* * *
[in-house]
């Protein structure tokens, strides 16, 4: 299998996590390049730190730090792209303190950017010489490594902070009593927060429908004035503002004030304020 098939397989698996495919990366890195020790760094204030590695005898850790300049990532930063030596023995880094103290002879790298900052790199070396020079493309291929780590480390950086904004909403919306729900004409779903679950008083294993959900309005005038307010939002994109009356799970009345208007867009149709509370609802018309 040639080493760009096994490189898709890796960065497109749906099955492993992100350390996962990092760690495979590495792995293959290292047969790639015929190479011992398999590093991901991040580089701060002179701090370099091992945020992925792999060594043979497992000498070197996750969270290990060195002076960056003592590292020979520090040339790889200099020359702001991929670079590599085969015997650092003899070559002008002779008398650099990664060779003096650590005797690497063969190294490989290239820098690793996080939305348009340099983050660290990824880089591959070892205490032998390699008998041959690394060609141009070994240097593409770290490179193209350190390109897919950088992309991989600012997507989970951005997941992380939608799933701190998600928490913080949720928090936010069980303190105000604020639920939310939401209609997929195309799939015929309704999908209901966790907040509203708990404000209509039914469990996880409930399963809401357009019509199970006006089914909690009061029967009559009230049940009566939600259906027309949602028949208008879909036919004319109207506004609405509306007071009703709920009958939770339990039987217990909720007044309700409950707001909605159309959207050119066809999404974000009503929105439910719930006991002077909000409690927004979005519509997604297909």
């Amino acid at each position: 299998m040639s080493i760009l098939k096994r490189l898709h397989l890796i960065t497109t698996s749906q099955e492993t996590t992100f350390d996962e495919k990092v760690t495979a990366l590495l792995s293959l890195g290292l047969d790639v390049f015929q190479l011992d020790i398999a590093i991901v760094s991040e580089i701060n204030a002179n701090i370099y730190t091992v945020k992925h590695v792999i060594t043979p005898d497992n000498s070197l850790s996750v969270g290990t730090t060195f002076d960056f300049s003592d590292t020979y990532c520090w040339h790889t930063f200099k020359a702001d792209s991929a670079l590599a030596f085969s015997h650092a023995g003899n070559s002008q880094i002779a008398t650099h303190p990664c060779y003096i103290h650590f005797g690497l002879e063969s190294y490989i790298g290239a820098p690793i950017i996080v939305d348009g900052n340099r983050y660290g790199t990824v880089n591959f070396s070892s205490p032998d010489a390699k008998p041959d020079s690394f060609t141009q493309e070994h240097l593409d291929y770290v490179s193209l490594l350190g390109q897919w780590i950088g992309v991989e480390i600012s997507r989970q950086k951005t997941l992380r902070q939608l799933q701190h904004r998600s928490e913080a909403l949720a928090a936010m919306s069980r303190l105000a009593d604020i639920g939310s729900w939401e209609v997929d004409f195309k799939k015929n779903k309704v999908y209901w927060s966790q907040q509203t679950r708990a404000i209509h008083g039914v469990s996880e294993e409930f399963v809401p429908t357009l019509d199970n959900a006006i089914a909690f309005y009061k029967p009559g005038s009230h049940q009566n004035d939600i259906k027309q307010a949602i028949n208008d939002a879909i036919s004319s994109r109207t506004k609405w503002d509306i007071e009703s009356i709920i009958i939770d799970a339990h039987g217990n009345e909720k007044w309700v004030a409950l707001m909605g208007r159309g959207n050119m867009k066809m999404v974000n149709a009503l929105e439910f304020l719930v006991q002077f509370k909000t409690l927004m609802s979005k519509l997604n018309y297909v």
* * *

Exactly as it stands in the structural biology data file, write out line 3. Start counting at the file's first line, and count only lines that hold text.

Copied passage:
């Amino acid at each position: 299998m040639s080493i760009l098939k096994r490189l898709h397989l890796i960065t497109t698996s749906q099955e492993t996590t992100f350390d996962e495919k990092v760690t495979a990366l590495l792995s293959l890195g290292l047969d790639v390049f015929q190479l011992d020790i398999a590093i991901v760094s991040e580089i701060n204030a002179n701090i370099y730190t091992v945020k992925h590695v792999i060594t043979p005898d497992n000498s070197l850790s996750v969270g290990t730090t060195f002076d960056f300049s003592d590292t020979y990532c520090w040339h790889t930063f200099k020359a702001d792209s991929a670079l590599a030596f085969s015997h650092a023995g003899n070559s002008q880094i002779a008398t650099h303190p990664c060779y003096i103290h650590f005797g690497l002879e063969s190294y490989i790298g290239a820098p690793i950017i996080v939305d348009g900052n340099r983050y660290g790199t990824v880089n591959f070396s070892s205490p032998d010489a390699k008998p041959d020079s690394f060609t141009q493309e070994h240097l593409d291929y770290v490179s193209l490594l350190g390109q897919w780590i950088g992309v991989e480390i600012s997507r989970q950086k951005t997941l992380r902070q939608l799933q701190h904004r998600s928490e913080a909403l949720a928090a936010m919306s069980r303190l105000a009593d604020i639920g939310s729900w939401e209609v997929d004409f195309k799939k015929n779903k309704v999908y209901w927060s966790q907040q509203t679950r708990a404000i209509h008083g039914v469990s996880e294993e409930f399963v809401p429908t357009l019509d199970n959900a006006i089914a909690f309005y009061k029967p009559g005038s009230h049940q009566n004035d939600i259906k027309q307010a949602i028949n208008d939002a879909i036919s004319s994109r109207t506004k609405w503002d509306i007071e009703s009356i709920i009958i939770d799970a339990h039987g217990n009345e909720k007044w309700v004030a409950l707001m909605g208007r159309g959207n050119m867009k066809m999404v974000n149709a009503l929105e439910f304020l719930v006991q002077f509370k909000t409690l927004m609802s979005k519509l997604n018309y297909v």